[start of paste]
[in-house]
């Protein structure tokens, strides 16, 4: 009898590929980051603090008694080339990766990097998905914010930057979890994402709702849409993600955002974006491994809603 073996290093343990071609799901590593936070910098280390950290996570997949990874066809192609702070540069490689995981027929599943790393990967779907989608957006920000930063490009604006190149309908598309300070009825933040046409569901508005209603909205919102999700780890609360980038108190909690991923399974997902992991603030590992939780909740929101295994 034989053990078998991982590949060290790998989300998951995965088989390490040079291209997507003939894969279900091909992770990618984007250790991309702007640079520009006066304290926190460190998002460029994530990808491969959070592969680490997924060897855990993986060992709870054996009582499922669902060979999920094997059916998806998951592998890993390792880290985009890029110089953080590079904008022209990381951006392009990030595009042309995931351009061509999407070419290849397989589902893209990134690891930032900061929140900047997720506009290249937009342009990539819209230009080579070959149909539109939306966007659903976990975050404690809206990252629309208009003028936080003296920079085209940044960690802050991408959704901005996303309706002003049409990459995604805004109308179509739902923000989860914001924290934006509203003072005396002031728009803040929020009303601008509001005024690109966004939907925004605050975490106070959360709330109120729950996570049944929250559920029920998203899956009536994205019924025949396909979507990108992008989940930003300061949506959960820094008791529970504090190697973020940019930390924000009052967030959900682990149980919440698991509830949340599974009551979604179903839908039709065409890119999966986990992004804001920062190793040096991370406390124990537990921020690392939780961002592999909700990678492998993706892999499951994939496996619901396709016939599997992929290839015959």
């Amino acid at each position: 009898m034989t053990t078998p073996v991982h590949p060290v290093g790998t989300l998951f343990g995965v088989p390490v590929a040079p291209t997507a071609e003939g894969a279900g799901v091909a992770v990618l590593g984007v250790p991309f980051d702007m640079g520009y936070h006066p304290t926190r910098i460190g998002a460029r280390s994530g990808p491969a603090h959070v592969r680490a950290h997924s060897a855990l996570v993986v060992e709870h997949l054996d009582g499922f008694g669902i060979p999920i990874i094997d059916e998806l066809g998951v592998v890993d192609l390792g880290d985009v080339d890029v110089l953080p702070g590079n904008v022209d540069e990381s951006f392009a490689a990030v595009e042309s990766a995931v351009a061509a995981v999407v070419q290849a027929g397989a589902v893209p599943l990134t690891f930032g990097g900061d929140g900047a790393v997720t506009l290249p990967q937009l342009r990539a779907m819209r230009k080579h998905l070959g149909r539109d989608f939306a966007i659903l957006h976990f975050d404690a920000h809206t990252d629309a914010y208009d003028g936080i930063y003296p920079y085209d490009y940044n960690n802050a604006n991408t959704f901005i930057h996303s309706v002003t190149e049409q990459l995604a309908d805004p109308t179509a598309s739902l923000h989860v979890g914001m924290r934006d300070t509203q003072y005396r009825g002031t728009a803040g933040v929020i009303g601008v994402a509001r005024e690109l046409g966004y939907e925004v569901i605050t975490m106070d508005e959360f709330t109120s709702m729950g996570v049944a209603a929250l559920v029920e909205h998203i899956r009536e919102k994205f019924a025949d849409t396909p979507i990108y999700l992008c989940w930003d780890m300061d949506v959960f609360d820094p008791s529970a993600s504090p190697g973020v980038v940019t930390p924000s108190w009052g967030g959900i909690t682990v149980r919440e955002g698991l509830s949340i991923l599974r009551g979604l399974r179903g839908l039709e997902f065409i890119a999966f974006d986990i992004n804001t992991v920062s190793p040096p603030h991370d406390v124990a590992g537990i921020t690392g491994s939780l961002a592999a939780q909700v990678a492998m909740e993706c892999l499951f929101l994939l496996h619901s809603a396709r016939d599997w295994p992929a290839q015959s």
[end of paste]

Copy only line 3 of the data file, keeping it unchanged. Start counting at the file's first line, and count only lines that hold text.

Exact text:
């Amino acid at each position: 009898m034989t053990t078998p073996v991982h590949p060290v290093g790998t989300l998951f343990g995965v088989p390490v590929a040079p291209t997507a071609e003939g894969a279900g799901v091909a992770v990618l590593g984007v250790p991309f980051d702007m640079g520009y936070h006066p304290t926190r910098i460190g998002a460029r280390s994530g990808p491969a603090h959070v592969r680490a950290h997924s060897a855990l996570v993986v060992e709870h997949l054996d009582g499922f008694g669902i060979p999920i990874i094997d059916e998806l066809g998951v592998v890993d192609l390792g880290d985009v080339d890029v110089l953080p702070g590079n904008v022209d540069e990381s951006f392009a490689a990030v595009e042309s990766a995931v351009a061509a995981v999407v070419q290849a027929g397989a589902v893209p599943l990134t690891f930032g990097g900061d929140g900047a790393v997720t506009l290249p990967q937009l342009r990539a779907m819209r230009k080579h998905l070959g149909r539109d989608f939306a966007i659903l957006h976990f975050d404690a920000h809206t990252d629309a914010y208009d003028g936080i930063y003296p920079y085209d490009y940044n960690n802050a604006n991408t959704f901005i930057h996303s309706v002003t190149e049409q990459l995604a309908d805004p109308t179509a598309s739902l923000h989860v979890g914001m924290r934006d300070t509203q003072y005396r009825g002031t728009a803040g933040v929020i009303g601008v994402a509001r005024e690109l046409g966004y939907e925004v569901i605050t975490m106070d508005e959360f709330t109120s709702m729950g996570v049944a209603a929250l559920v029920e909205h998203i899956r009536e919102k994205f019924a025949d849409t396909p979507i990108y999700l992008c989940w930003d780890m300061d949506v959960f609360d820094p008791s529970a993600s504090p190697g973020v980038v940019t930390p924000s108190w009052g967030g959900i909690t682990v149980r919440e955002g698991l509830s949340i991923l599974r009551g979604l399974r179903g839908l039709e997902f065409i890119a999966f974006d986990i992004n804001t992991v920062s190793p040096p603030h991370d406390v124990a590992g537990i921020t690392g491994s939780l961002a592999a939780q909700v990678a492998m909740e993706c892999l499951f929101l994939l496996h619901s809603a396709r016939d599997w295994p992929a290839q015959s």